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Thou hast not miss'd one thought that could be fit,
That majesty which through thy work doth reign,
Where could'st thou words of such a compass find? Whence furnish such a vast expense of mind? Just Heav'n thee like Tiresias to requite Rewards with prophecy thy loss of sight.
Well might'st thou scorn thy readers to allure With tinkling rhyme, of thy own sense secure; While the Town-Bays writes all the while and spells, And like a pack-horse tires without his bells: Their fancies like our bushy-points appear, The poets tag them, we for fashion wear. I too transported by the mode offend, And while I meant to praise thee must commend. Thy verse created like thy theme sublime, In number, weight, and measure, needs not rhyme,
THE measure is English heroic verse without rhyme, as that of Homer in Greek, and of Virgil in Latin; rhyme being no necessary adjunct or true ornament of poem or good verse, in longer works especially, but the invention of a barbarous age, to set off wretched matter and lame metre; graced indeed since by the use of some famous modern poets, carried away by custom, but much to their own vexation, hindrance, and constraint to express many things otherwise, and for the most part worse than else they would have expressed them. Not without cause therefore some both Italian and Spanish poets of prime note have rejected rhyme both in longer and shorter works, as have also long since our best English tragedies, as a thing of itself, to all judicious ears, trivial and of no true musical delight; which consists only in apt numbers, fit quantity of syllables, and the sense variously drawn out from one verse into another, not in the jingling sound of like endings, a fault avoided by the learned ancients both in poetry and all good oratory. This neglect then of rhyme so little is to be taken for a defect, though it may seem so perhaps to vulgar readers, that it rather is to be esteemed an example set, the first in English, of ancient liberty recovered to heroic poem, from the troublesome and modern bondage of rhyming".
* The Earl of Surrey bad trans Rather, says Mr. Hayley, from lated two books of Virgil's Æneid Tasso," who wrote a poem withwithout rhyme; and, beside our “out rhyme on the Creation, and Tragedies, a few short poems had “is celebrated by his friend and appeared in blank verse, parti- “ biographer, the Marquis of cularly one tending to reconcile “ Villa, for the introduction of the nation to Raleigh's wild at « blank verse into the Italian tempt upon Guiana, and pro poetry; so little was even then bably written by Raleigh himself. « thought of Trissino's heavy perThese petty performances, how “ formance." See however the ever, cannot be supposed to have remarks on this subject in Rolli's much influenced Milton, who Life of Milton, in which several more probably took his hint from Italian writers of blank verse are Trissino's Italia Liberata. John. noticed and commended between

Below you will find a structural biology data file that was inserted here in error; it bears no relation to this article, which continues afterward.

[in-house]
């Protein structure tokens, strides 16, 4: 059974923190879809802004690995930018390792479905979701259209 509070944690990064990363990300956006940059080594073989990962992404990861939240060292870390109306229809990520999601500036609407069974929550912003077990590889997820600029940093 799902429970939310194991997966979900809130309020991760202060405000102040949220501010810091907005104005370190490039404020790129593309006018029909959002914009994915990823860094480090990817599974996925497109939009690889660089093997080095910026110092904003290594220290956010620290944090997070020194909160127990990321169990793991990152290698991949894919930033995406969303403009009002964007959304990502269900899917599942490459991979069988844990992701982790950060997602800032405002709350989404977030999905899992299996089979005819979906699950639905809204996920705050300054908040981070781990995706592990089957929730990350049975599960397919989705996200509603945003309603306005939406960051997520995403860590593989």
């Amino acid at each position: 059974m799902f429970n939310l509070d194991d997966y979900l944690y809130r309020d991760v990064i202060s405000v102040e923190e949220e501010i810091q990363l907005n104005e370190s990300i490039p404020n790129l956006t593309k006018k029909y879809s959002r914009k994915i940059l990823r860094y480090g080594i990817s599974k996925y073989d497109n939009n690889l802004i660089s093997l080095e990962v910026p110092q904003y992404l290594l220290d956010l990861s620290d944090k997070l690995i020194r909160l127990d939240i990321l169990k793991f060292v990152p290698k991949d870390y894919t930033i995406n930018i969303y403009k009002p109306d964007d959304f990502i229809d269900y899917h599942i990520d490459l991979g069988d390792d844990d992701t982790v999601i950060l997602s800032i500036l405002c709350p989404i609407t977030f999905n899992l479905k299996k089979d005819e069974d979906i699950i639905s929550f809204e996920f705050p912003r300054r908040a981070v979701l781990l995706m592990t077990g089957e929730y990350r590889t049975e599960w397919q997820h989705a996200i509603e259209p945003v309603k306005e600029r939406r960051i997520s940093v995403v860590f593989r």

Trissino and Tasso. E.
THIS first book proposes, first in brief, the whole subject, Man's disobedience, and the loss thereupon of Paradise wherein he was placed: then touches the prime cause of his fall, the Serpent, or rather Satan in the serpent; who revolting from God, and drawing to his side many legions of Angels, was by the command of God driven out of heaven with all his crew into the great deep. Which action passed over, the poem hastens into the midst of things, presenting Satan with his Angels now falling into hell, described here, not in the centre, (for heaven and earth may be supposed as yet not made, certainly not yet accursed,) but in a place of utter darkness, fitliest called chaos: here Satan with his Angels lying on the burning lake, thunder-struck and astonished, after a certain space recovers, as from confusion, calls up him who next in order and dignity ay by him ; they confer of their miserable fall. Satan awakens all his legions, who lay till then in the same manner confounded; they rise, their numbers, array of battle, their chief leaders named, according to the idols known afterwards in Canaan and the countries adjoining. To these Satan directs his speech, comforts them with hopes yet of regaining heaven, but tells them lastly of a new world and new kind of creature to be created, according to an ancient prophecy or report in heaven; for that Angels were long before this visible creation, was the opinion of many ancient Fathers. To find out the truth of this prophecy, and what to determine thereon, he refers to a full council. What his associates thence attempt. Pandemonium the palace of Satan rises, suddenly built out of the deep: the infernal peers there sit in council.